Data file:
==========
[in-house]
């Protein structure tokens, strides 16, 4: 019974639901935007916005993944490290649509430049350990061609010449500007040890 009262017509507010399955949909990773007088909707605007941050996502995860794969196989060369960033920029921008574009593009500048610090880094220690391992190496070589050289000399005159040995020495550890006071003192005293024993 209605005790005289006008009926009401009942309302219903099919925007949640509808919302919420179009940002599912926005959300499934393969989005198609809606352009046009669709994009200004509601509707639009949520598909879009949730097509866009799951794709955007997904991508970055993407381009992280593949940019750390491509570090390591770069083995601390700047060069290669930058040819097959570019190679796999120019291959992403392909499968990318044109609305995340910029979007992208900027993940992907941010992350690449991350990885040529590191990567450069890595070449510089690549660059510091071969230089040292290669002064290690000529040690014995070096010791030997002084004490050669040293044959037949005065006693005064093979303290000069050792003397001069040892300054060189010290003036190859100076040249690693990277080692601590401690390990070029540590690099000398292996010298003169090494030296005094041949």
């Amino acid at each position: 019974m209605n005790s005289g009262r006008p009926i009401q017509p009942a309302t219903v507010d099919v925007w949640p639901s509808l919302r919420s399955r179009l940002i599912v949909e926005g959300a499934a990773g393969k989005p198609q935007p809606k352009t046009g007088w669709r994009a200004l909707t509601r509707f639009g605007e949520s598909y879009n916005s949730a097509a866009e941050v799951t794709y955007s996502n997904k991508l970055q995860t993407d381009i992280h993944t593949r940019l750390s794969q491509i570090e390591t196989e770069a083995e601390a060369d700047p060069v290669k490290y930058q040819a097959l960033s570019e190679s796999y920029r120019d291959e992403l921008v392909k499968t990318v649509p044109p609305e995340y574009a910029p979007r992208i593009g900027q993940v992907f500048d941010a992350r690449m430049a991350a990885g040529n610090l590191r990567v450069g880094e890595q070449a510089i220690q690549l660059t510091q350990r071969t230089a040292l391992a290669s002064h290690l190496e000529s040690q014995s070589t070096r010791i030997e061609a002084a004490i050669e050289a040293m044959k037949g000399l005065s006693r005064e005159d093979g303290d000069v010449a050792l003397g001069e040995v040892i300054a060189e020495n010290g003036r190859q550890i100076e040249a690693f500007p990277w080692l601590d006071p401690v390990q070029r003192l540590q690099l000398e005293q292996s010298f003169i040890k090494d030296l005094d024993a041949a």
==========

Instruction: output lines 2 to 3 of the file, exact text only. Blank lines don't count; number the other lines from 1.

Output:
């Protein structure tokens, strides 16, 4: 019974639901935007916005993944490290649509430049350990061609010449500007040890 009262017509507010399955949909990773007088909707605007941050996502995860794969196989060369960033920029921008574009593009500048610090880094220690391992190496070589050289000399005159040995020495550890006071003192005293024993 209605005790005289006008009926009401009942309302219903099919925007949640509808919302919420179009940002599912926005959300499934393969989005198609809606352009046009669709994009200004509601509707639009949520598909879009949730097509866009799951794709955007997904991508970055993407381009992280593949940019750390491509570090390591770069083995601390700047060069290669930058040819097959570019190679796999120019291959992403392909499968990318044109609305995340910029979007992208900027993940992907941010992350690449991350990885040529590191990567450069890595070449510089690549660059510091071969230089040292290669002064290690000529040690014995070096010791030997002084004490050669040293044959037949005065006693005064093979303290000069050792003397001069040892300054060189010290003036190859100076040249690693990277080692601590401690390990070029540590690099000398292996010298003169090494030296005094041949």
């Amino acid at each position: 019974m209605n005790s005289g009262r006008p009926i009401q017509p009942a309302t219903v507010d099919v925007w949640p639901s509808l919302r919420s399955r179009l940002i599912v949909e926005g959300a499934a990773g393969k989005p198609q935007p809606k352009t046009g007088w669709r994009a200004l909707t509601r509707f639009g605007e949520s598909y879009n916005s949730a097509a866009e941050v799951t794709y955007s996502n997904k991508l970055q995860t993407d381009i992280h993944t593949r940019l750390s794969q491509i570090e390591t196989e770069a083995e601390a060369d700047p060069v290669k490290y930058q040819a097959l960033s570019e190679s796999y920029r120019d291959e992403l921008v392909k499968t990318v649509p044109p609305e995340y574009a910029p979007r992208i593009g900027q993940v992907f500048d941010a992350r690449m430049a991350a990885g040529n610090l590191r990567v450069g880094e890595q070449a510089i220690q690549l660059t510091q350990r071969t230089a040292l391992a290669s002064h290690l190496e000529s040690q014995s070589t070096r010791i030997e061609a002084a004490i050669e050289a040293m044959k037949g000399l005065s006693r005064e005159d093979g303290d000069v010449a050792l003397g001069e040995v040892i300054a060189e020495n010290g003036r190859q550890i100076e040249a690693f500007p990277w080692l601590d006071p401690v390990q070029r003192l540590q690099l000398e005293q292996s010298f003169i040890k090494d030296l005094d024993a041949a």